The Best Way to Avoid Frivolous Legal Actions is to Communicate

By Mark Feffer May 30, 2017
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​As more companies embrace the idea of working "lean," some observers see an uptick in frivolous lawsuits and other actions by employees who believe they're being overworked, underpaid and underappreciated.

"I'm seeing this across the board," said one accountant and business advisor who works in the Mid-Atlantic region. (He asked not to be identified in order to respect his clients' confidentiality.) "Everyone's anticipating a recession, so they're focused on maintaining revenue at current levels and cutting expenses to increase their margins."

If figures from the Equal Employment Opportunity Commission (EEOC) are any indication, the idea that "doing more with less" is provoking a backlash may be right. In 2016, the commission reported a 6 percent increase in retaliation-based charges. However, nearly 65 percent of last year's resolved retaliation actions were found to have "no reasonable cause," making it the seventh straight year such findings accounted for more than 60 percent of resolutions.

A story told by our accountant may explain what's going on. One of his clients, a large regional retailer, laid off one of its top salespeople as it shifted its focus from in-store to online sales. Although handling Internet transactions had become a job requirement for the sales force, this particular employee was nearly 70, had never learned to use a computer and readily admitted that selling online was beyond his skill set. Still, after being laid off, he sued his employer for age discrimination. Ultimately, the suit was settled out of court for six months' salary and an equivalent amount for personal damages.

Hints, but Not a Trend

"I wouldn't say lawsuits on the whole are up, but I have seen more retaliation lawsuits in the last several years," said Leah Lively, a partner in the Portland, Ore., office of law firm Davis Wright Tremaine. "I don't have any data, but I can say my experience is as companies start to run lean, there's a shift toward their wanting higher standards and employees don't always understand the change."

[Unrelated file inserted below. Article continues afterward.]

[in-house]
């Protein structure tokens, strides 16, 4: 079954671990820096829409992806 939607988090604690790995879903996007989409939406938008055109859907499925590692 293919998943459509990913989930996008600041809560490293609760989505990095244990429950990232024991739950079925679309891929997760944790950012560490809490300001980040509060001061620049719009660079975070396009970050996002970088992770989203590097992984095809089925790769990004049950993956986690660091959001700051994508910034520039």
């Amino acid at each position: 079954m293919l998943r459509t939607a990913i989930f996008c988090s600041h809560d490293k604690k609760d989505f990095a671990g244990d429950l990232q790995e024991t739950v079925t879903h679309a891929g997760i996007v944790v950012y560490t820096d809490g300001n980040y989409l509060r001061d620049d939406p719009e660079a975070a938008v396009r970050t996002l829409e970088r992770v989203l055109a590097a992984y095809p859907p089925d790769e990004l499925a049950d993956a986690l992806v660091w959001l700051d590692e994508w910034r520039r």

For example, employees who were previously reviewed as "meeting expectations" are now hearing they need improvement. "So there's a changing situation and impact, with no explanation," Lively said. "That makes employees feel underappreciated."

Dawn Barker, SHRM-SCP, is vice president of HR at RiverWoods, a retirement community in Exeter, N.H. She said employees are feeling increased pressure to perform and, if the company doesn't communicate clearly about its goals and the contributions it expects from the workforce, HR can find itself facing a range of challenges, including legal actions.

While RiverWoods hasn't been sued, Barker said the company did get pushback from employees when management began stressing the concept of "be better." Workers assumed that meant they were expected to put in more hours for the same pay. Only when the company began holding monthly "all-hands" meetings to explain it wanted to focus on improving its overall performance—not forcing people to "work 110 percent"—did things settle down.

More often than not, the issue isn't about running lean in and of itself, Lively said. "It's about not explaining it. Executives may decide to run lean for any number of reasons, from lower sales to expansion plans. They set themselves up for tension with the workforce when they don't tell people the bigger picture."